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Taewŏnsu (literally grand marshal, usually translated as generalissimo) is the highest possible military rank of North Korea and is intended to be an honorific title for Kim Il-sung
Kim Il-sung
and Kim Jong-il. The rank is senior to that of wonsu (marshal). The title also exists in Chinese military history as dàyuánshuài (same Sino-Korean characters 大元帥), and was briefly taken by Sun Yat-Sen.[1][2]

Shoulder boards for the rank of taewŏnsu (grand marshal).

Contents

1 History 2 Rank comparison 3 See also 4 References 5 External links

History[edit] The rank of taewŏnsu was created by a joint decision of the Central Committee and Central Military Commission of the Workers' Party of Korea, the National Defense Commission
National Defense Commission
and the Central People′s Committee in April 1992 to honor Kim Il-sung
Kim Il-sung
on his 80th birthday. In February 2012, his son and successor Kim Jong-il
Kim Jong-il
was awarded the title posthumously on the occasion of his official 70th birthday.[3][4] The insignia for taewŏnsu is similar to wonsu but with an added crest worn beneath the shoulder board's large marshal star (and an added crest added to the parade uniform's marshal star worn below the collar), below the Emblem of North Korea. The rank insignia is based on the now obsolete rank generalissimus of the Soviet Union. If translated, the full rank is "grand marshal of the Democratic People's Republic of Korea" literally and "generalissimo of the DPRK" in the usual translation. Rank comparison[edit] According to rank comparison charts of the United States Forces Korea (USFK), taewŏnsu is equivalent to a "seven-star general", with the junior ranks of wonsu and chasu listed as six and five stars respectively.[5] The rank is frequently referred to in U.S. military publications as "grand marshal", comparable to the rank of general of the armies although that is normally considered a six-star rank. European military texts rate the rank equivalent to a generalissimo. The South Korean armed forces have never made an attempt to declare an equivalent to the wonsu ranks of North Korea, and indeed often deride these ranks as having been created so as to "outrank" the military leaders of other nations, rather than for any necessary purpose of military administration. Even so, the holders of these ranks have commanded one of the largest military forces in the Pan-Asian theater therefore giving some credence to their existence.[6] See also[edit] Other pronunciations of the characters 大元帥

Da Yuan Shuai
Da Yuan Shuai
in Chinese Dai-Gensui, the Japanese equivalent

元帥, a rank lower than Taewonsu

Wonsu
Wonsu
in Korean Yuan Shuai, the original Chinese title Gensui, the Japanese equivalent

References[edit]

^ The People's Liberation Army as organization: reference volume v 1.0 - Volume 1 - Page 30 James C. Mulvenon, Andrew N. D. Yang, Center for Asia-Pacific Policy (Rand Corporation) - 2002 "Rank Categories - Ranks 1. Generalissimo
Generalissimo
(dayuanshuai) 2. Marshal (yuanshuai) 3. General Grade (jiangguan).. " ^ China this century - Page 169 Rafe De Crespigny - 1992 "In 1917 Sun Yatsen took for a time the title dayuanshuai, which basically means 'commander-in-chief ; though it is a general term rather than a military rank, it was translated as " ^ James Fleming Broken Border - Page 22 2009 "President Kim Jong Il is a man of many titles: Supreme Commander of the Korean People's Army, Commander of the Armed Forces, Taewŏnsu (a seven–star general), Chairman of the National Defense Committee, General Secretary,..." ^ Armstrong, Charles: "The Role and Influence of Ideology". In Kyung-Ae Park, Scott Snyder (ed.) North Korea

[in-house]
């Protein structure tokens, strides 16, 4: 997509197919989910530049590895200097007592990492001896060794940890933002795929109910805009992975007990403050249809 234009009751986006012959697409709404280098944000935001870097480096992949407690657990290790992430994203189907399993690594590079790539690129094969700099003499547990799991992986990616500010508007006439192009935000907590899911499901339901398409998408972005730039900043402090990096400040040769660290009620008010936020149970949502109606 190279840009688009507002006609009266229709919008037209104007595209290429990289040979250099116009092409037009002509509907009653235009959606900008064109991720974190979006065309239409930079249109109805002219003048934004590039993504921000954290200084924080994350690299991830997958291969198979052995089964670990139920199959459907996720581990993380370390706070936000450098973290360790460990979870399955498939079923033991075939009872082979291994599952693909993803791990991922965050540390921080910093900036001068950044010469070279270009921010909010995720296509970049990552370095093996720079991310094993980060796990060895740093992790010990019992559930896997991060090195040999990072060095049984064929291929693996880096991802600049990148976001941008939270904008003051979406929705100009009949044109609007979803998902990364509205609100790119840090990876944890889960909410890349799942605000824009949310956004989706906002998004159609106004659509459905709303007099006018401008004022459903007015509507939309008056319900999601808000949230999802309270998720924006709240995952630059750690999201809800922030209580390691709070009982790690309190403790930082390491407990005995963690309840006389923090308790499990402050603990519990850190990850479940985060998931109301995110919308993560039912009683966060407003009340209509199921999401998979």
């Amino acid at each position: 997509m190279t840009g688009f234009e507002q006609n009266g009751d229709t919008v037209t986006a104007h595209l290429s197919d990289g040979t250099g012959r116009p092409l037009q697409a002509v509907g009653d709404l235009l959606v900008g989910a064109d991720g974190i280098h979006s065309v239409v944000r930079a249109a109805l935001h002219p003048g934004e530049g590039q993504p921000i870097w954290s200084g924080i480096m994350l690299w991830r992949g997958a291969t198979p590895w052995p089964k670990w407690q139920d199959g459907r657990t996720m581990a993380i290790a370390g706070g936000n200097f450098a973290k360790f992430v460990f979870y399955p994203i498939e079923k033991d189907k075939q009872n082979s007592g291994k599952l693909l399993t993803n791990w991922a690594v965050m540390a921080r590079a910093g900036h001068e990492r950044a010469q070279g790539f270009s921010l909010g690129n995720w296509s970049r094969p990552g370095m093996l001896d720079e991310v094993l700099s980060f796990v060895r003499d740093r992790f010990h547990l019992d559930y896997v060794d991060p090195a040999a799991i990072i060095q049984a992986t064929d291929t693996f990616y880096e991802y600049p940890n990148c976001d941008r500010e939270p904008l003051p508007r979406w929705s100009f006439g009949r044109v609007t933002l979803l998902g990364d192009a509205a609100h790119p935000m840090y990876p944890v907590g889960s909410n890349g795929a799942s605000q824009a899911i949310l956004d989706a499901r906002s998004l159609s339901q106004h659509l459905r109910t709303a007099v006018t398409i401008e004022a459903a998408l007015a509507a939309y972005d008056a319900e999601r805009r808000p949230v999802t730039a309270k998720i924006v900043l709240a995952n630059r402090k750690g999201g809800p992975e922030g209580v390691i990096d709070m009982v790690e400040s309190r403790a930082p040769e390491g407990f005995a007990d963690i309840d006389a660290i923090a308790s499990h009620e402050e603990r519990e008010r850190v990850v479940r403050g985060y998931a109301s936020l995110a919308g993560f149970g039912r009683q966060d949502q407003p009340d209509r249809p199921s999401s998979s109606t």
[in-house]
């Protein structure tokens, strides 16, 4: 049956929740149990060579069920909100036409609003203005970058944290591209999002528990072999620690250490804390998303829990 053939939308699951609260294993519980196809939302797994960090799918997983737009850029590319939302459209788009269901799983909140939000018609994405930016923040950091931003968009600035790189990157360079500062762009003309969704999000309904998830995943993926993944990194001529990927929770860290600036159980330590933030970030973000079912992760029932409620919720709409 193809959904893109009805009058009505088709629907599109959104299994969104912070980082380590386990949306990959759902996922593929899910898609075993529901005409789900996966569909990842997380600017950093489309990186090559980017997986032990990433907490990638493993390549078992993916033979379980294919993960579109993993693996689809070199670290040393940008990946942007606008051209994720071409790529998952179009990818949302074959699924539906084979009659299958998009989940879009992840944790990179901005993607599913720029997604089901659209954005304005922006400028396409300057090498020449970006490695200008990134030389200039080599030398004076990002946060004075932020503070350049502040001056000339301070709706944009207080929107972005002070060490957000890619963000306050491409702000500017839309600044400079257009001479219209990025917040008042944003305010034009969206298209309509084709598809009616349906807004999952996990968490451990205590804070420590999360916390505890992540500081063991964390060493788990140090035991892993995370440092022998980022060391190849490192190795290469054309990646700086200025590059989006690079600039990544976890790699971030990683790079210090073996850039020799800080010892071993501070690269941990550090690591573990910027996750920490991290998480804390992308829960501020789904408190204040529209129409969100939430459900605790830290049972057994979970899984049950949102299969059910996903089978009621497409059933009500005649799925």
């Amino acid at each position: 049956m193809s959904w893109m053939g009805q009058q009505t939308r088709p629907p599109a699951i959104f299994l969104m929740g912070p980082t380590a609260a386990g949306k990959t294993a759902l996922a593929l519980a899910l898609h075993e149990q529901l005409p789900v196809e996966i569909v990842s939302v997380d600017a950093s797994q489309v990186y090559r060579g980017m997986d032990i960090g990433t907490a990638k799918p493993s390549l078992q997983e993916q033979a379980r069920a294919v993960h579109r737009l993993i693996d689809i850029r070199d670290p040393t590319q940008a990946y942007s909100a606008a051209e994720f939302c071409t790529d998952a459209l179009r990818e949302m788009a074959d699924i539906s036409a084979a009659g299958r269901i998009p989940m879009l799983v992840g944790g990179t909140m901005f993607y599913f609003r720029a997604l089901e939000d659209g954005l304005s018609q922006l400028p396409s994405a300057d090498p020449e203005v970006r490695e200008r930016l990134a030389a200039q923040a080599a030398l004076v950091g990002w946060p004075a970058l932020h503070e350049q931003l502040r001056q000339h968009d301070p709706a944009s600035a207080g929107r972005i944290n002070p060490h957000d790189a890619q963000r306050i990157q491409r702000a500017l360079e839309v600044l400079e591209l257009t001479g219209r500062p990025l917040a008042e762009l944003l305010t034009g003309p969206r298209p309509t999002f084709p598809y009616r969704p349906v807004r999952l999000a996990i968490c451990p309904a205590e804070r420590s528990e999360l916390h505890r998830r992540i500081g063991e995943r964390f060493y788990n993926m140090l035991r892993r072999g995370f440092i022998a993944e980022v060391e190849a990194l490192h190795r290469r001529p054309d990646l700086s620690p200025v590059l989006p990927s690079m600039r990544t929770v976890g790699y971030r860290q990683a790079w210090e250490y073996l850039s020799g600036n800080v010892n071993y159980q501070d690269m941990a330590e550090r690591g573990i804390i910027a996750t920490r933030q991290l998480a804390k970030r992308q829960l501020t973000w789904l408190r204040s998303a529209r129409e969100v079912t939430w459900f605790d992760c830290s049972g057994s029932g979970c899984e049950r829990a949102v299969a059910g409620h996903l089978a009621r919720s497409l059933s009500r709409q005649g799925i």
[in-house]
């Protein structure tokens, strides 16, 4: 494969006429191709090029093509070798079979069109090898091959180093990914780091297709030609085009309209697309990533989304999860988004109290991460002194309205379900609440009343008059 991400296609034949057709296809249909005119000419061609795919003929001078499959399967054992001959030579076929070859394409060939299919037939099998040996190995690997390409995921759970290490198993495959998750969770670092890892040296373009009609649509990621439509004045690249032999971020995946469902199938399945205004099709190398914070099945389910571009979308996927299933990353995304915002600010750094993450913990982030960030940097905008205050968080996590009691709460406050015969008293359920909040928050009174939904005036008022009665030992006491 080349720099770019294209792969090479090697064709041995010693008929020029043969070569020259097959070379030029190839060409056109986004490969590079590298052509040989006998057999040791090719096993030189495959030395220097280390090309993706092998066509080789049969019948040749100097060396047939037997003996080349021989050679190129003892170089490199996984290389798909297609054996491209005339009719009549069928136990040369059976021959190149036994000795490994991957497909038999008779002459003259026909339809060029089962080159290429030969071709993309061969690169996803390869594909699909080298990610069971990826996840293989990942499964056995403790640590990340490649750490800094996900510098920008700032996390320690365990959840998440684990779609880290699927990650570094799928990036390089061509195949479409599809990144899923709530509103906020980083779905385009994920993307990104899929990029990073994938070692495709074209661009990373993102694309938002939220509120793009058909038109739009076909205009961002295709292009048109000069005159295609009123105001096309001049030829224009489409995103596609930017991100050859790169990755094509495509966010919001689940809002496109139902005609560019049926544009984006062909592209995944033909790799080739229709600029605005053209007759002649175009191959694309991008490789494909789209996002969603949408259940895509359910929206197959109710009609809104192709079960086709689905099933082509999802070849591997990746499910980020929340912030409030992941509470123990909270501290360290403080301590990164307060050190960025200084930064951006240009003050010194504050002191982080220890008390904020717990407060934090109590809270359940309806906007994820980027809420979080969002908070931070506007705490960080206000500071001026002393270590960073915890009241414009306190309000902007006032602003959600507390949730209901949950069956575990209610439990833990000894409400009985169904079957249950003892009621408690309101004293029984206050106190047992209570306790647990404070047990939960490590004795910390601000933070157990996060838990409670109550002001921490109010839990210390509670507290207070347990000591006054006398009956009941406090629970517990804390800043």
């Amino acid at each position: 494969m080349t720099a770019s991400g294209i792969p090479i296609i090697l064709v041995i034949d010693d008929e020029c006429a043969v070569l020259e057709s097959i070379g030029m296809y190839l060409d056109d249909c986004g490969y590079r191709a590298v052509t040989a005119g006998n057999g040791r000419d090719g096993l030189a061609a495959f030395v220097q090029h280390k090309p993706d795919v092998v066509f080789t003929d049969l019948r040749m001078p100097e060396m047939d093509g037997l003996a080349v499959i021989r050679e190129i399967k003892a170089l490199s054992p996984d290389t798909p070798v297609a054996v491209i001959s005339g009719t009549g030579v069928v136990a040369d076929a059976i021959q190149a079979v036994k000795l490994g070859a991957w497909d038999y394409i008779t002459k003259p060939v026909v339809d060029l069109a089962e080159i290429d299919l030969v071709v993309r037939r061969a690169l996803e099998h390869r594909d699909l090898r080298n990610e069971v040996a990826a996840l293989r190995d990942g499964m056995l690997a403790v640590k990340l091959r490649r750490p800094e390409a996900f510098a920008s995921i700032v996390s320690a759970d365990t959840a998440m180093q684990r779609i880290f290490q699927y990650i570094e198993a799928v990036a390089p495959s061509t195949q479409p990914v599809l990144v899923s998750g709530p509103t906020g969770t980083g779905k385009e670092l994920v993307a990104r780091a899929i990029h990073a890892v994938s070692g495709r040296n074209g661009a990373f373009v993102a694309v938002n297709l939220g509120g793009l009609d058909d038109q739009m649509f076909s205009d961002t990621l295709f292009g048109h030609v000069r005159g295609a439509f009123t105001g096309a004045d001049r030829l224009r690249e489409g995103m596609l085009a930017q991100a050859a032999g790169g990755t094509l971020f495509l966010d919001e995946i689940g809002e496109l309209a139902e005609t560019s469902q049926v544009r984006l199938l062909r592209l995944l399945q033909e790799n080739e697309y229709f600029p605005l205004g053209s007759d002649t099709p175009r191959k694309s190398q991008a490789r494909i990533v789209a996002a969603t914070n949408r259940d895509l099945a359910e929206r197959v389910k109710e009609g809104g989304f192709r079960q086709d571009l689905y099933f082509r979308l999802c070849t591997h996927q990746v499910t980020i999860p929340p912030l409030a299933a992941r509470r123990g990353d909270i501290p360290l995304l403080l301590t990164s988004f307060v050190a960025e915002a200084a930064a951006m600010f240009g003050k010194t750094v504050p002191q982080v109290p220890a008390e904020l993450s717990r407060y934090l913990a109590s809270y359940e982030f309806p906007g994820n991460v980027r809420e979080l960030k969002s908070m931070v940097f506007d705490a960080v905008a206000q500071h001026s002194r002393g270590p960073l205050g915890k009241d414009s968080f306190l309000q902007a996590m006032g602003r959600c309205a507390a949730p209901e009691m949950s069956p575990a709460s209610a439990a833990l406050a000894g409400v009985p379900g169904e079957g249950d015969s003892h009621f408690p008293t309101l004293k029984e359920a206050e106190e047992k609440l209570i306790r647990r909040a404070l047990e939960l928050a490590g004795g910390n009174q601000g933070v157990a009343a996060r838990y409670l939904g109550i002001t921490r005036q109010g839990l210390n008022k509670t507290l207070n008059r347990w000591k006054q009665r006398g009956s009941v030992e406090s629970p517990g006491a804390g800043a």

North Korea
in Transition: Politics, Economy, and Society 2012 "Kim Jong Il... and on April 20th, 1992, he was named “Marshal”(Wonsu). Kim Il Sung had been named “Generalissimo” (Taewonsu) .." ^ USFK Comparative Ranks Chart Publication (2006) ^ U.S. 7th Fleet Sharem Intelligence Brief, published 13 Dec 2007

External links[edit]

Image of Kim Il Sung in uniform of Dae Wonsu Image of Kim Jong Il wonsu and Kim Il Sung taewŏnsu shoulder/collar insignia and crests

v t e

Highest military ranks

General officer Flag officer Air officer

Imperator Marshal of Italy Generalissimo Generalissimus of the Soviet Union Supreme Allied Commander Admiral of the Navy General of the Armies General of the Air Force Generalfeldmarschall Mareşal Marshal of the air force Marshal of the Soviet Union Marshal of the Russian Federation Mushir Magister militum Spahbed Ispahsalar Beylerbey Bojni Vojvoda Chom Thap Thai Constable of France Domestic of the Schools Grand Domestic Shōgun Dux bellorum Grand marshal Hetman Jenderal besar Polemarch Reichsmarschall Federal General of Switzerland Sardar Serasker Autokrator First marshal of the empire Da yuan shuai Dai-gensui Taewonsu Yuan shuai Wonsu Marshal of Yugoslavia

v t e

Star officer grades

General officer Flag officer Air officer

By star ranks

Six-star rank
Six-star rank
(proposed) Five-star rank Four-star rank Three-star rank Two-star rank One-star rank

By titles

Generalissimo Generalissimus of the Soviet Union Supreme Allied Commander Admiral of the Navy General of the Armies Generalfeldmarschall Field marshal Mareşal Marshal of the air force Marshal of the Russian Federation Marshal of the Soviet Union Mushir Caudillo Magister militum Spahbed Ispahsalar Beylerbey Constable of France Grand Domestic Dux bellorum Grand marshal Hetman Jenderal besar Reichsmarschall Sardar Serasker Strategos autokrator First marshal of the empire Dai-gensui Taewonsu Voivoda Wonsu Yuan Shuai Da yuan shuai Mar

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